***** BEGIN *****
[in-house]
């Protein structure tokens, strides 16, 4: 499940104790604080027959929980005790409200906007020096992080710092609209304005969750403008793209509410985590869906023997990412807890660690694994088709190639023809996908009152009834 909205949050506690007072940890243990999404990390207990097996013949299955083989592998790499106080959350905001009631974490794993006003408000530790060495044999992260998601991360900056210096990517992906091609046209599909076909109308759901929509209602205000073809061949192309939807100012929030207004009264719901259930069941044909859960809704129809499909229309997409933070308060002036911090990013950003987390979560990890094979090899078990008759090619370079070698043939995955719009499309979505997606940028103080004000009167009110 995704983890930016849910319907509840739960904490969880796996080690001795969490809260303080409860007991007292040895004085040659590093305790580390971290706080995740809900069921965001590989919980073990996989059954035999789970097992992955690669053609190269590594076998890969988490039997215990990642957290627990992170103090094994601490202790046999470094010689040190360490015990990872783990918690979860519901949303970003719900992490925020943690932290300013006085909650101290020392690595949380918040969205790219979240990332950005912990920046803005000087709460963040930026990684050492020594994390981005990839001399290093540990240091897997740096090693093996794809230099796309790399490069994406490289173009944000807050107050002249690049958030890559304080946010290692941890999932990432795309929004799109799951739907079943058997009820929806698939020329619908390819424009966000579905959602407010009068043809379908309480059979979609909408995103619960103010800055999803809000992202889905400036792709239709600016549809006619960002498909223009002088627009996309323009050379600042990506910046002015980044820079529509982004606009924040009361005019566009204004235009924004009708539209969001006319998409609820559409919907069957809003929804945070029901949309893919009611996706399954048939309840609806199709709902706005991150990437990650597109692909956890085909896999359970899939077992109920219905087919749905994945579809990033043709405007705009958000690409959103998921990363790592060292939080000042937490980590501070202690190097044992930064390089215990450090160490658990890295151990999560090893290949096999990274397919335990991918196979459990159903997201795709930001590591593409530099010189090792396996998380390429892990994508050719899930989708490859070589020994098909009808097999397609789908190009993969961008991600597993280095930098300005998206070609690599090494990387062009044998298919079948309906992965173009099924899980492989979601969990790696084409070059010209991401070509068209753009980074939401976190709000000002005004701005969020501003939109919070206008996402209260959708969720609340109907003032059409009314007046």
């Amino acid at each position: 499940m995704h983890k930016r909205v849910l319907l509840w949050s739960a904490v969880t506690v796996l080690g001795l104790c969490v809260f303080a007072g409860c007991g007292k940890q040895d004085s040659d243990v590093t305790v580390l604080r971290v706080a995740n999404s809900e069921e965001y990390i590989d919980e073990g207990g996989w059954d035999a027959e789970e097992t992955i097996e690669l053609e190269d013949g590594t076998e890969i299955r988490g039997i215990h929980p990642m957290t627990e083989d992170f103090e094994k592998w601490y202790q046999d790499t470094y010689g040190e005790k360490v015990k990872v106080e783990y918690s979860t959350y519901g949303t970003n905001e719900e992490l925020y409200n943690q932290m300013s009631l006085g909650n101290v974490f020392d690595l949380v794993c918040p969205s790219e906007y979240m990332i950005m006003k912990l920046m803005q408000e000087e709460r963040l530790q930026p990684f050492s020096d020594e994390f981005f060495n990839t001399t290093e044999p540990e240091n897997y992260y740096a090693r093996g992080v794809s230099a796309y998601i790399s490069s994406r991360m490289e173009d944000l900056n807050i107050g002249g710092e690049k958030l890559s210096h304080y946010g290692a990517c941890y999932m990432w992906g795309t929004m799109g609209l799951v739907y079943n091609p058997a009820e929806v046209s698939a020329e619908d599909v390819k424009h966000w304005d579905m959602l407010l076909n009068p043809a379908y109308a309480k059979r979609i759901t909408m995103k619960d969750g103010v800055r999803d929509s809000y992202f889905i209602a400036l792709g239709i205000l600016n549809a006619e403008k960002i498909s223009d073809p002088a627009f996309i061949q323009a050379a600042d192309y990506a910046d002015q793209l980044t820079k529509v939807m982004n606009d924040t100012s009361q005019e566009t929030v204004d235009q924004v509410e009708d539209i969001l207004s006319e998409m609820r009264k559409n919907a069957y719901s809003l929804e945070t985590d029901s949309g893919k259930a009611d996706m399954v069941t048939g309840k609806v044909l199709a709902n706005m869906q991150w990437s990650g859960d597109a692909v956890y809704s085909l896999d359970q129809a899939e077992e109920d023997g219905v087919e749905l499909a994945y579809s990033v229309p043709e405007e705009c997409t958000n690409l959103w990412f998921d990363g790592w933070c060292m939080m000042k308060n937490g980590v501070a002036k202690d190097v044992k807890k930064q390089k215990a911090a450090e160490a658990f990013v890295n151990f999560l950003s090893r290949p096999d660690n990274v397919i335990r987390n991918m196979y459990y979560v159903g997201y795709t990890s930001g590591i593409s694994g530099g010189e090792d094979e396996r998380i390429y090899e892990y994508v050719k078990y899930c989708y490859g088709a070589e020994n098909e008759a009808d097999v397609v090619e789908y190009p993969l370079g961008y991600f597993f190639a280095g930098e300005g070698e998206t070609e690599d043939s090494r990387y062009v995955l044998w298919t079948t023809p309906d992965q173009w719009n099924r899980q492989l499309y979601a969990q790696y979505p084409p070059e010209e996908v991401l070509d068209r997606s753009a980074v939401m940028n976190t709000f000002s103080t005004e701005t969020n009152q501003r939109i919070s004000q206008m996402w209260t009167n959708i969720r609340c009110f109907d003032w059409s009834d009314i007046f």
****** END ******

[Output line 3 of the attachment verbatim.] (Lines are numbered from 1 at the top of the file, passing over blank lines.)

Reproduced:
């Amino acid at each position: 499940m995704h983890k930016r909205v849910l319907l509840w949050s739960a904490v969880t506690v796996l080690g001795l104790c969490v809260f303080a007072g409860c007991g007292k940890q040895d004085s040659d243990v590093t305790v580390l604080r971290v706080a995740n999404s809900e069921e965001y990390i590989d919980e073990g207990g996989w059954d035999a027959e789970e097992t992955i097996e690669l053609e190269d013949g590594t076998e890969i299955r988490g039997i215990h929980p990642m957290t627990e083989d992170f103090e094994k592998w601490y202790q046999d790499t470094y010689g040190e005790k360490v015990k990872v106080e783990y918690s979860t959350y519901g949303t970003n905001e719900e992490l925020y409200n943690q932290m300013s009631l006085g909650n101290v974490f020392d690595l949380v794993c918040p969205s790219e906007y979240m990332i950005m006003k912990l920046m803005q408000e000087e709460r963040l530790q930026p990684f050492s020096d020594e994390f981005f060495n990839t001399t290093e044999p540990e240091n897997y992260y740096a090693r093996g992080v794809s230099a796309y998601i790399s490069s994406r991360m490289e173009d944000l900056n807050i107050g002249g710092e690049k958030l890559s210096h304080y946010g290692a990517c941890y999932m990432w992906g795309t929004m799109g609209l799951v739907y079943n091609p058997a009820e929806v046209s698939a020329e619908d599909v390819k424009h966000w304005d579905m959602l407010l076909n009068p043809a379908y109308a309480k059979r979609i759901t909408m995103k619960d969750g103010v800055r999803d929509s809000y992202f889905i209602a400036l792709g239709i205000l600016n549809a006619e403008k960002i498909s223009d073809p002088a627009f996309i061949q323009a050379a600042d192309y990506a910046d002015q793209l980044t820079k529509v939807m982004n606009d924040t100012s009361q005019e566009t929030v204004d235009q924004v509410e009708d539209i969001l207004s006319e998409m609820r009264k559409n919907a069957y719901s809003l929804e945070t985590d029901s949309g893919k259930a009611d996706m399954v069941t048939g309840k609806v044909l199709a709902n706005m869906q991150w990437s990650g859960d597109a692909v956890y809704s085909l896999d359970q129809a899939e077992e109920d023997g219905v087919e749905l499909a994945y579809s990033v229309p043709e405007e705009c997409t958000n690409l959103w990412f998921d990363g790592w933070c060292m939080m000042k308060n937490g980590v501070a002036k202690d190097v044992k807890k930064q390089k215990a911090a450090e160490a658990f990013v890295n151990f999560l950003s090893r290949p096999d660690n990274v397919i335990r987390n991918m196979y459990y979560v159903g997201y795709t990890s930001g590591i593409s694994g530099g010189e090792d094979e396996r998380i390429y090899e892990y994508v050719k078990y899930c989708y490859g088709a070589e020994n098909e008759a009808d097999v397609v090619e789908y190009p993969l370079g961008y991600f597993f190639a280095g930098e300005g070698e998206t070609e690599d043939s090494r990387y062009v995955l044998w298919t079948t023809p309906d992965q173009w719009n099924r899980q492989l499309y979601a969990q790696y979505p084409p070059e010209e996908v991401l070509d068209r997606s753009a980074v939401m940028n976190t709000f000002s103080t005004e701005t969020n009152q501003r939109i919070s004000q206008m996402w209260t009167n959708i969720r609340c009110f109907d003032w059409s009834d009314i007046f």